The 20th Maine was present at several significant battles but is best remembered for its key role in the Battle of Gettysburg. Joshua Chamberlain was by that time a colonel and in command of the regiment. On July 2, the second day of fighting there, he and his troops came face to face with Confederate soldiers at Little Round Top, and after harsh fighting, Chamberlain led a bayonet charge and successfully secured their part of the hill for the Union. Not only did Chamberlain and his men hold the line, but their success aided the Union’s victory at Gettysburg, which turned the tide of the war. Thirty years later, Joshua Chamberlain was awarded the Medal of Honor for “conspicuous gallantry” in the battle. Like David, Chamberlain trusted God, and bravely led his men in a charge against a formidable enemy. He knew there was a cause worth fighting and dying for. 
As a military commander, Chamberlain knew the cost of freedom. As a devout Christian, he knew the battle belonged to the Lord. Chamberlain knew the eternal reward of service for Christ that others may know Him, in his words:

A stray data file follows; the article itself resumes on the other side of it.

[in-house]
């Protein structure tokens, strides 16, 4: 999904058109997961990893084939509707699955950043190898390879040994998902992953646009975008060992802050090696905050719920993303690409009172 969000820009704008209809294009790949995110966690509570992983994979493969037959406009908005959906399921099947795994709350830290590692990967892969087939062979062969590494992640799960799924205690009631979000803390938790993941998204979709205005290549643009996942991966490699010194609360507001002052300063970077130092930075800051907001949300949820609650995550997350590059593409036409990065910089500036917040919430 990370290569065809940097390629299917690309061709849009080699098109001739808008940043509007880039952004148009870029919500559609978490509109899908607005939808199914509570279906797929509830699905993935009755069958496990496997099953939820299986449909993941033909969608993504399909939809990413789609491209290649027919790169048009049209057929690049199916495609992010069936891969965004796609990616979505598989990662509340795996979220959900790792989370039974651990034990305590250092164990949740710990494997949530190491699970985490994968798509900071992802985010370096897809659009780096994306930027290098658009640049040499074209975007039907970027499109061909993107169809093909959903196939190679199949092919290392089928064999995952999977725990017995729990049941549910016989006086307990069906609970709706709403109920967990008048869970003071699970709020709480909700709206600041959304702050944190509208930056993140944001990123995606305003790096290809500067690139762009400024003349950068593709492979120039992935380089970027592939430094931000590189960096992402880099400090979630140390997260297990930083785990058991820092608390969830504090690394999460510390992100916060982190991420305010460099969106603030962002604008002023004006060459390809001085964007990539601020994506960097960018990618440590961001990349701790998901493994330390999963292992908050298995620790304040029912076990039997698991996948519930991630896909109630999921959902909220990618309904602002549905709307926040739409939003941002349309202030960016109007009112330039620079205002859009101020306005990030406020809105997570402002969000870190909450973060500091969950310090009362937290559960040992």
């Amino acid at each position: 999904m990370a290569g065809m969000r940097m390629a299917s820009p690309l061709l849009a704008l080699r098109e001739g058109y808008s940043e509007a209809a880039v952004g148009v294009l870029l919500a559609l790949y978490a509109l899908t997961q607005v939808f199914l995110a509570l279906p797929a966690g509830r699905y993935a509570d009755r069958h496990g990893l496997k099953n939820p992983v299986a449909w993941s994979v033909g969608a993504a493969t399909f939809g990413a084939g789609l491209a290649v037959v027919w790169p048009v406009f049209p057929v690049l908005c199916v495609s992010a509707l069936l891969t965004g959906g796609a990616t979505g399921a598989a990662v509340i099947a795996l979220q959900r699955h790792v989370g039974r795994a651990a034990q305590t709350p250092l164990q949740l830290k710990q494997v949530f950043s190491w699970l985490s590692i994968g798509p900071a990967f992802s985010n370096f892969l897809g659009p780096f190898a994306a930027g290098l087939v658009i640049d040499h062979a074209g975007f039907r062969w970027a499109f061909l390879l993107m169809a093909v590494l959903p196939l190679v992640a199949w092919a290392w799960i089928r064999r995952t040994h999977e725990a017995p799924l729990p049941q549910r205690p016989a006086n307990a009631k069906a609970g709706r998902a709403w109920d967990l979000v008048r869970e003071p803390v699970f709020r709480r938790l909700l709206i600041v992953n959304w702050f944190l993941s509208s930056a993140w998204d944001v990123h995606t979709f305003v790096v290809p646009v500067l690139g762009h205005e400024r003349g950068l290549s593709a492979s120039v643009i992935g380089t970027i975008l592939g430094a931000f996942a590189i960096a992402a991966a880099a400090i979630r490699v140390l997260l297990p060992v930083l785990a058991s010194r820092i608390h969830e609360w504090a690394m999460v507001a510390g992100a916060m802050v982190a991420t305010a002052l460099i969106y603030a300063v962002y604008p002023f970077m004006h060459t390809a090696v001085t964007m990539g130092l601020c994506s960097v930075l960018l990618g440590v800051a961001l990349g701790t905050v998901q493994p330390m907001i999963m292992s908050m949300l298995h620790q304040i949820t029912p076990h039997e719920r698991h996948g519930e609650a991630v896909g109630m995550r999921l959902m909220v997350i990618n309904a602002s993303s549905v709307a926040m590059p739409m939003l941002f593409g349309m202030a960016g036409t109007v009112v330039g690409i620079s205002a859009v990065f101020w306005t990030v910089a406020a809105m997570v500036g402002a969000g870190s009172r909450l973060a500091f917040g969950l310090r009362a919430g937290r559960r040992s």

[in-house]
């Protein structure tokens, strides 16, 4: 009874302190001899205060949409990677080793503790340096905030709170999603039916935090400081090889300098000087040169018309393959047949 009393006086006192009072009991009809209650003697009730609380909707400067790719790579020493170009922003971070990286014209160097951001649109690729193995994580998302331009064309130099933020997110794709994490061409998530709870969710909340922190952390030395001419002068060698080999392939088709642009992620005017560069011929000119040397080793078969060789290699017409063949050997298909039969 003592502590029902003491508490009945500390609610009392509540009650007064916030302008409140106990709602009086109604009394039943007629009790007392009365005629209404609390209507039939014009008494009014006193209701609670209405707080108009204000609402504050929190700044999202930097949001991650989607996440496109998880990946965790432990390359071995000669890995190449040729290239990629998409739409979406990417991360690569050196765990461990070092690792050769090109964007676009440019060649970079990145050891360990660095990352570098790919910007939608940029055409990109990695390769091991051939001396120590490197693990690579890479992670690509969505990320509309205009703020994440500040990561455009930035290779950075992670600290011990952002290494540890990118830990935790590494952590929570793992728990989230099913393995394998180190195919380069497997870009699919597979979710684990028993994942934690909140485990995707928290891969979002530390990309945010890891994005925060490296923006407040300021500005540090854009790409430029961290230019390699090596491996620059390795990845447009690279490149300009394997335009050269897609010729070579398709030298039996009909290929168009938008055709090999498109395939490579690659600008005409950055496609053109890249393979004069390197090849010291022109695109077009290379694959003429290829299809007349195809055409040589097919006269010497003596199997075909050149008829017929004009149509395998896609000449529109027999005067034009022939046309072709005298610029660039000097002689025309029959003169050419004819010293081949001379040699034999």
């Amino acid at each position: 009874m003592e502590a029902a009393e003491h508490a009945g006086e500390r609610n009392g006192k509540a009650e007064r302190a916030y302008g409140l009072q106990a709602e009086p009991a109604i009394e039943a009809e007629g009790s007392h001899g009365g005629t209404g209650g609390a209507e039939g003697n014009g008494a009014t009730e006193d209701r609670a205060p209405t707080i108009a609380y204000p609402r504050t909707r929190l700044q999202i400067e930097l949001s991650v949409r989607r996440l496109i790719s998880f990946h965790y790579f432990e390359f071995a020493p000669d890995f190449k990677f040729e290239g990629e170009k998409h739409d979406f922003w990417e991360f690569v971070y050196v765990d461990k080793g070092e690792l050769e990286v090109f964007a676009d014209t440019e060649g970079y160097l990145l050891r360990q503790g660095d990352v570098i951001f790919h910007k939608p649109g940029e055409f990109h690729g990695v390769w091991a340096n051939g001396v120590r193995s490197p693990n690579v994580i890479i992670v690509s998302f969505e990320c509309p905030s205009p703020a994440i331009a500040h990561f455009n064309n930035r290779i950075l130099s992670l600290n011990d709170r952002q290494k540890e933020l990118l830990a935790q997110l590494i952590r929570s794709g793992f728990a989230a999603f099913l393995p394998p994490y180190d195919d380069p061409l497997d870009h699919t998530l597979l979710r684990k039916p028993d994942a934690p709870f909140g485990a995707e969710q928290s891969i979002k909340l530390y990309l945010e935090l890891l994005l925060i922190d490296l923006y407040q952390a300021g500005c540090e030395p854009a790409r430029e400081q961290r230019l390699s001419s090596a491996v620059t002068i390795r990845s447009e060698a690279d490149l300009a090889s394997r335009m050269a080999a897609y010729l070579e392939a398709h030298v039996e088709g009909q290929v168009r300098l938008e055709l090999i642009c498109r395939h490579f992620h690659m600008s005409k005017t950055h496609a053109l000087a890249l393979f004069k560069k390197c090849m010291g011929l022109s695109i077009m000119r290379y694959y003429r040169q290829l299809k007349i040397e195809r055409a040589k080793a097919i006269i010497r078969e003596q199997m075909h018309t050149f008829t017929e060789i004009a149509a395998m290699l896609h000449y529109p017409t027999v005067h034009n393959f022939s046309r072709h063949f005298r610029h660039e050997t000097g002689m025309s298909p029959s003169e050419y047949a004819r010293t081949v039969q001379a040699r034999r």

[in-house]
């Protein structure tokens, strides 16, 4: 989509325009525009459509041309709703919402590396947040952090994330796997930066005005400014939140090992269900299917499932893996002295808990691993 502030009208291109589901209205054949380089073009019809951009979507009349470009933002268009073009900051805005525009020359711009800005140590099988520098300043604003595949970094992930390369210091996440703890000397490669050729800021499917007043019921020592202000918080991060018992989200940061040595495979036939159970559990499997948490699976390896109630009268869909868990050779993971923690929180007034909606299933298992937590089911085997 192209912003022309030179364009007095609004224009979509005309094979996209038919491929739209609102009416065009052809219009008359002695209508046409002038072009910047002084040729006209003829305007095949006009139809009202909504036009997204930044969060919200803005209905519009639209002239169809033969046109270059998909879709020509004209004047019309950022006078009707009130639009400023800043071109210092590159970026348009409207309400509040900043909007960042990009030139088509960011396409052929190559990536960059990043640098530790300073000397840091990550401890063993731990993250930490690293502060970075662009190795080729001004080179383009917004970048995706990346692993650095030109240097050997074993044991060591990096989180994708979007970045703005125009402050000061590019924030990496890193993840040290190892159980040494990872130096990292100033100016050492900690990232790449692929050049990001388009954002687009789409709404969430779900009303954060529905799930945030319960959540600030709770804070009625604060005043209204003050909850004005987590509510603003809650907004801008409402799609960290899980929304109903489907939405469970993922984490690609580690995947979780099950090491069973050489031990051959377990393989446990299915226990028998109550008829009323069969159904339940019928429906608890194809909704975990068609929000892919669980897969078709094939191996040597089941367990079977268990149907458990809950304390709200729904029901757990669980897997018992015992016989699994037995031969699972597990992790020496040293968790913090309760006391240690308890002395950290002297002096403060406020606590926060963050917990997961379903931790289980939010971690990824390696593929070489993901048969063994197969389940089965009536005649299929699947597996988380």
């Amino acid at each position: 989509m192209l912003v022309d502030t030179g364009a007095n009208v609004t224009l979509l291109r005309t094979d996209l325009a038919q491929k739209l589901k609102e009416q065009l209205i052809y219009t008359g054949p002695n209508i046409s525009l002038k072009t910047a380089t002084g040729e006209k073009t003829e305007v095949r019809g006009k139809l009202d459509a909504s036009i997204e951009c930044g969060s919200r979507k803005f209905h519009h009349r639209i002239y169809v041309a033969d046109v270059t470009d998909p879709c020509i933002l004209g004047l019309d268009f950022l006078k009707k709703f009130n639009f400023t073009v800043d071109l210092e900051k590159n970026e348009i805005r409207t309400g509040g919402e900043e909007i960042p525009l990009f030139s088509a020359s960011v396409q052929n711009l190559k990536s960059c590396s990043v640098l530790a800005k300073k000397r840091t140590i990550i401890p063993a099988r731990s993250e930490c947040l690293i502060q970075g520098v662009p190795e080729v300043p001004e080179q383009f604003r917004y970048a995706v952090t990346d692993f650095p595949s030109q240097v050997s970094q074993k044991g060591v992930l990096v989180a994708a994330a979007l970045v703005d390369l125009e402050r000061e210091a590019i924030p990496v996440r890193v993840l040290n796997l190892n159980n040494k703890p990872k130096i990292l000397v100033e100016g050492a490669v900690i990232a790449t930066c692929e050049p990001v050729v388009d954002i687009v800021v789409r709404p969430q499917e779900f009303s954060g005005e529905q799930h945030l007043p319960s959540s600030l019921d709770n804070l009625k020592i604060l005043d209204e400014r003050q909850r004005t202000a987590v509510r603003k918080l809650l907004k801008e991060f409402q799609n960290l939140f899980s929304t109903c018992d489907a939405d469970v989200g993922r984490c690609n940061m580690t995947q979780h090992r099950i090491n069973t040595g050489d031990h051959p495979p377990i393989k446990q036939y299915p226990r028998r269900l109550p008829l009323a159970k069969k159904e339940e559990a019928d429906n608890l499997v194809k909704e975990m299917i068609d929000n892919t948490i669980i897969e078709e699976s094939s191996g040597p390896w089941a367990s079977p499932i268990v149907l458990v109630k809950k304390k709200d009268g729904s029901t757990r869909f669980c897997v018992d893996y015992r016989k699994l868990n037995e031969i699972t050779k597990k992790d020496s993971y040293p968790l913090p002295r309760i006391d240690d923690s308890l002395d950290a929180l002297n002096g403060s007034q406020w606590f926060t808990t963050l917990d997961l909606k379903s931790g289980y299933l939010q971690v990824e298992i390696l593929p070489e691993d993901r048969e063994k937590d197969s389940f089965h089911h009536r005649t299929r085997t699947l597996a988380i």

This is the great reward of service, to live, far out and on, in the life of others; this is the mystery of Christ, – to give life’s best for such high sake that is shall be found again unto life eternal.
David witnessed the hand of God deliver him from the lion and the bear. He not only had God’s promises and stories of how others were delivered by God, but he personally had a history with God. David knew through the smaller battles he had faced that the battle belongs to the Lord.
Each of us must stand on God’s promises of deliverance and remind ourselves of how God has acted before for His people. As you walk with God, you build a history of His faithfulness that prepares you for the next trial you face.
David knew the Lord does not need much for a victory.
Why? David knew what God could do with the little he had.
Then all this assembly shall know that the Lord does not save with sword or spear…” 1 Sam. 17:47 NKJV
All God needed was for David to say yes! David offered himself and used what he had: a shepherd’s staff, a sling, and five stones. David knew as truth:
No king is saved by the multitude of an army; a mighty man is not delivered by great strength.” Psalm 33:16 NKJV
Often, our greatest breakthroughs occur when we realize our total dependence upon God and no one and nothing else. When we are weak then we are strong.
Thus says the Lord: “Let not the wise man glory in his wisdom, Let not the mighty man glory in his might, Nor let the rich man glory in his riches; But let him who glories glory in this, That he understands and knows Me, That I am the Lord, exercising lovingkindness, judgment, and righteousness in the earth. For in these I delight,” says the Lord.” Jer. 9:23-24 NKJV